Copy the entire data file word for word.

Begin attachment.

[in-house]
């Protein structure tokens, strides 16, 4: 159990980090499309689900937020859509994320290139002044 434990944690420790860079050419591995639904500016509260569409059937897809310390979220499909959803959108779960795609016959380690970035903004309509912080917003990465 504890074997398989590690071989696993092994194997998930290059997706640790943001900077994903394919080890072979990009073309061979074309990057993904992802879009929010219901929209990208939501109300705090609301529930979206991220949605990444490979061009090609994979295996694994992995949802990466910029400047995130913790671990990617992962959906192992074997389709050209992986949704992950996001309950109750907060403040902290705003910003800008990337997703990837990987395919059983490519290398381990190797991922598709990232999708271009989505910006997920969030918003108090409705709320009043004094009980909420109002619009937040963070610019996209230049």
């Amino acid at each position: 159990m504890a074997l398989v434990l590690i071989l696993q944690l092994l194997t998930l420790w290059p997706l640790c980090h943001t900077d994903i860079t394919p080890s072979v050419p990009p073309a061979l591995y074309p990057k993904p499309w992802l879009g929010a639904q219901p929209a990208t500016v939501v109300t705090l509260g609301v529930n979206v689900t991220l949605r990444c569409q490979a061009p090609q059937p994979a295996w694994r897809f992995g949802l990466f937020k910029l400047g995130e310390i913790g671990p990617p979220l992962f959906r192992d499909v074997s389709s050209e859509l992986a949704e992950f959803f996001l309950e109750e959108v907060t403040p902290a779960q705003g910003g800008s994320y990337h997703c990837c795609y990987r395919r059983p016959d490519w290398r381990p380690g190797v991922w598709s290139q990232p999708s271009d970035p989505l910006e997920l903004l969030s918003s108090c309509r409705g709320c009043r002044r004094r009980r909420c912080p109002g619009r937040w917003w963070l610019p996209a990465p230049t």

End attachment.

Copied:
[in-house]
């Protein structure tokens, strides 16, 4: 159990980090499309689900937020859509994320290139002044 434990944690420790860079050419591995639904500016509260569409059937897809310390979220499909959803959108779960795609016959380690970035903004309509912080917003990465 504890074997398989590690071989696993092994194997998930290059997706640790943001900077994903394919080890072979990009073309061979074309990057993904992802879009929010219901929209990208939501109300705090609301529930979206991220949605990444490979061009090609994979295996694994992995949802990466910029400047995130913790671990990617992962959906192992074997389709050209992986949704992950996001309950109750907060403040902290705003910003800008990337997703990837990987395919059983490519290398381990190797991922598709990232999708271009989505910006997920969030918003108090409705709320009043004094009980909420109002619009937040963070610019996209230049």
């Amino acid at each position: 159990m504890a074997l398989v434990l590690i071989l696993q944690l092994l194997t998930l420790w290059p997706l640790c980090h943001t900077d994903i860079t394919p080890s072979v050419p990009p073309a061979l591995y074309p990057k993904p499309w992802l879009g929010a639904q219901p929209a990208t500016v939501v109300t705090l509260g609301v529930n979206v689900t991220l949605r990444c569409q490979a061009p090609q059937p994979a295996w694994r897809f992995g949802l990466f937020k910029l400047g995130e310390i913790g671990p990617p979220l992962f959906r192992d499909v074997s389709s050209e859509l992986a949704e992950f959803f996001l309950e109750e959108v907060t403040p902290a779960q705003g910003g800008s994320y990337h997703c990837c795609y990987r395919r059983p016959d490519w290398r381990p380690g190797v991922w598709s290139q990232p999708s271009d970035p989505l910006e997920l903004l969030s918003s108090c309509r409705g709320c009043r002044r004094r009980r909420c912080p109002g619009r937040w917003w963070l610019p996209a990465p230049t």